When I was asked to write about my blogging experiences for The Big Book Project, I was asked to interpret this however I wanted. Looking back and recalling the blogging experiences I’ve had, the realisation crept in that many of those events have happened as a result of how I’ve changed since first starting my blog. So instead of talking about the experiences I’ve had, it made more sense to recall how the experience of blogging has changed me.
I’ve been running my blog, Lost in a Library, since 2012. At 13, I was looking for an outlet and a place to vent in a world where others silenced my voice. Now at nearly 18, it feels as though with the passage of time alongside this platform, I’m such a different person – not just because of ‘growing up,’ but because the reality is that blogging changes you.
I’m a firm believer that blogging makes content creators more liberal, and in turn more confident in what they say. In blogging and working alongside other bloggers to promote this platform. many bloggers take to Twitter. Blogging, and talking to bloggers on Twitter gave me the courage to start openly discussing my mental health, and discussing matters that I’m passionate about. Knowing that people read your content and also appreciate your content gives a confidence boost like nothing else can.
Liberal speech only covers a small aspect as like I’ve said, blogging can have a huge impact on your confidence. As someone who has Anxiety, and considers themselves very much shy in social situations, blogging has given me a voice that would otherwise struggle to be vocalised. Where you otherwise may conceal your opinions, blogging is a place in which you can become outwardly impassioned for the causes you value. Blogging can give you a voice which wants to be heard and will be heard.
As a Ravenclaw, I pride myself on my creativity and imagination. Bursts of particularly good periods come through, in which I have a wave of ideas for posts. However, naturally, like with every blogger, we do tend to get writer’s block from time to time. At first, you go into crisis, wondering how many draft posts you have to live on until the writing apocalypse. But then you think of deadlines, schedules, audiences and readerships and at simply at those thoughts, blogging can force creativity. Suddenly you strive to break through the dry spell, and go in search of new ideas in the hope of producing appealing posts. Overtime, this becomes a natural response to ‘blogger’s block.’ Due to this, whilst I still have times where I’m out of ideas, I know how to fight back against those times; a skill that transfers into creative writing, and into doing my A Levels.
Many enter the blogging world in a professional respect; working in secondary relationships based on what you can do for people, and in turn what they can do for you. Others enter the world just as a hobby, like me. Never, when I started Lost in a Library, did I expect that through documenting my thoughts on books and writing, friendships would be made. Some of my best friends have opened the door into my life through blogging about the same topics, and that’s something that one would assume no blogger could predict.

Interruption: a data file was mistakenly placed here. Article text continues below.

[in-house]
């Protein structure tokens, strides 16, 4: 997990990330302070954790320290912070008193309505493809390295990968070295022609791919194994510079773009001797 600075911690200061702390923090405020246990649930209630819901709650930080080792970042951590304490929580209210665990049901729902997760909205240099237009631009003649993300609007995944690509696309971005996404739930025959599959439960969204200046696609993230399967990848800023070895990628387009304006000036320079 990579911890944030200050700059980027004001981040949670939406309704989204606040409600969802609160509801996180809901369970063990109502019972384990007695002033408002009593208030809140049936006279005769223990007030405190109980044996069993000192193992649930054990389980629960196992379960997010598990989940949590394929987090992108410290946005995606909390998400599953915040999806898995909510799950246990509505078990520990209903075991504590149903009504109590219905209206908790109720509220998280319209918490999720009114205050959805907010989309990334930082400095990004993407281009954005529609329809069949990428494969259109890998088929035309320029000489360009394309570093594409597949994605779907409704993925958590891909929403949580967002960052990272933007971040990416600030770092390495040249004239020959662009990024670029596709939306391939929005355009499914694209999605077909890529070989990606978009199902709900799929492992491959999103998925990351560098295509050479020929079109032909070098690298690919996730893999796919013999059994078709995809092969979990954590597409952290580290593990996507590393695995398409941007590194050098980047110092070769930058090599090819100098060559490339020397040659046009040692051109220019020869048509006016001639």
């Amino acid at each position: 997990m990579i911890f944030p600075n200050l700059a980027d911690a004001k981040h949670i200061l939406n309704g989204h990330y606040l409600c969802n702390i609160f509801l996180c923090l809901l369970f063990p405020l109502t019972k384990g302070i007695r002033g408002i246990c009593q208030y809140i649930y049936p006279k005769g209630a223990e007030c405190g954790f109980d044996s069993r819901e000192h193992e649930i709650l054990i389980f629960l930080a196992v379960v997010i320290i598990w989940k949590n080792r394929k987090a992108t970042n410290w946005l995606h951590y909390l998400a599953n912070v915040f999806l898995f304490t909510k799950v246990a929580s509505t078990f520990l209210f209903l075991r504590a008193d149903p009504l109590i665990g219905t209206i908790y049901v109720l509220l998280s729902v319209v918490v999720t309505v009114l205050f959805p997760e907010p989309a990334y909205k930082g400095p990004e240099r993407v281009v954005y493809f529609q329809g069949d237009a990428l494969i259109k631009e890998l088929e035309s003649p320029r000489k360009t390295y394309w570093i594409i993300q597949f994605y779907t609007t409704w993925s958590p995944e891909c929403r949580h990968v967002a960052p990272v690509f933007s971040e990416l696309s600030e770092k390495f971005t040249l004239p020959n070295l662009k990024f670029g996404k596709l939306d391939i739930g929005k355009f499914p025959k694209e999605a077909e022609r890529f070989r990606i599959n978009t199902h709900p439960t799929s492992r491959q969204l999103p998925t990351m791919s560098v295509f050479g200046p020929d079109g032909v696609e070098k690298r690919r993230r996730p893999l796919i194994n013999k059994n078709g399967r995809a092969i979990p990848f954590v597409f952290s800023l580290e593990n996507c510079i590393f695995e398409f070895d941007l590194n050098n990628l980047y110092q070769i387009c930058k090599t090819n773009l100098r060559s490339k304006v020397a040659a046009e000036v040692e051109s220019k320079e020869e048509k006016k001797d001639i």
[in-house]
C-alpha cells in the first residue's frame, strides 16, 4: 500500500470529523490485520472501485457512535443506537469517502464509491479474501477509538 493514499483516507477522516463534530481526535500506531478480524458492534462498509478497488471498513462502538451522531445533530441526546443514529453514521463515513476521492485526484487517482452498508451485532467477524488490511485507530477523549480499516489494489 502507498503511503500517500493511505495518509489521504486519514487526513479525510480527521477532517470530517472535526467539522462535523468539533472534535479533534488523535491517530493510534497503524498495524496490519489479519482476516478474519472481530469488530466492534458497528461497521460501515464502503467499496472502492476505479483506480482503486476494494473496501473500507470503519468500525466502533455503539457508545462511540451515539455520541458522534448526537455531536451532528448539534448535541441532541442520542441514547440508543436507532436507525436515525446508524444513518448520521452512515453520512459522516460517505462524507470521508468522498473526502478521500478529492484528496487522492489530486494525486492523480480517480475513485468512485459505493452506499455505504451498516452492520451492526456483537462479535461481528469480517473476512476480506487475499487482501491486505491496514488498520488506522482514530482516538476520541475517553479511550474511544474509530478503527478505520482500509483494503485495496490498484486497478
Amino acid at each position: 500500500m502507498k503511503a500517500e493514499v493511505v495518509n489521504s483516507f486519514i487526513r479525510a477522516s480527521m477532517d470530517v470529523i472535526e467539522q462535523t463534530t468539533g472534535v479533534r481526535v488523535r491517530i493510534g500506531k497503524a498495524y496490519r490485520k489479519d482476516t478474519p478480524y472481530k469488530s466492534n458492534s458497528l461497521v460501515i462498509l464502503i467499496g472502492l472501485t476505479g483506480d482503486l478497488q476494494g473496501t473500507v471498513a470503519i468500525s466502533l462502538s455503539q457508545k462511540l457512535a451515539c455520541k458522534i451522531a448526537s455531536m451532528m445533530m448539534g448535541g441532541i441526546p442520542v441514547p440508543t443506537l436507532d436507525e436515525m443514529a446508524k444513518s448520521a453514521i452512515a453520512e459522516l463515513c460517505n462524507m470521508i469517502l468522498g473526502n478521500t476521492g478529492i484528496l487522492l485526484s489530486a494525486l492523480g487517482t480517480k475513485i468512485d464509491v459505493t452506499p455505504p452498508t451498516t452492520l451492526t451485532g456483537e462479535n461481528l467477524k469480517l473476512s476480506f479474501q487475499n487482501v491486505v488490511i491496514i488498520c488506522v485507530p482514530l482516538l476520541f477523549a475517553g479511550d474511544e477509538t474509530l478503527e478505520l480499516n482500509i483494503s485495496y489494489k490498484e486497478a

Friendship might not be the first thing on your mind, but making connections with other bloggers and creating bonds with them is so beneficial in the long run. The friends I’ve made have become confidants [and I theirs,] post beta-readers, motivators when times are harder. They have been friends at times when I didn’t have any others in my life. My experience of blogging wouldn’t have been anywhere near as exciting or fun if I hadn’t had friends to share it with.
Depending on how old you are, you may have already passed the age in which you need to start detailing the skills you have on a CV or job application. Now, at a point where I’m starting to apply to universities, I’m very grateful to have the opportunity to punctuate my personal statement, and hopefully a future CV with skills acquired from blogging. Time management, communication, etc. All are highly valued skills that are searched for in applicants forms. As my friend and fellow blogger Amber wrote in a recent post, blogging can really help your career. Not only does it set you apart from the rest, but it also shows a level of commitment to a passion you have. Time management and showing that you can reach deadlines or manage a solid schedule counts. As does showing that you can communicate and network with other bloggers, building up an audience and friendship circle or team over time. As does having had work experience or having worked alongside/teamed up with a company to produce posts, whether that be publishing houses or makeup manufacturers. These are skills that are praised and regarded on great levels. So not only does blogging change you, but it can change your future and help you access long awaited dreams.
The truth is, that you may not go into blogging expecting anything to come of it. Even if nothing does, that’s okay. We’re not all going to get millions of views and earn millions of pounds. Again, that’s okay. It’s alright because whilst what you had desired may not become fact, there’s so many hidden positives that come with the journey of establishing a blog. Whether you want it to or not, blogging changes you, and it changes you for the better.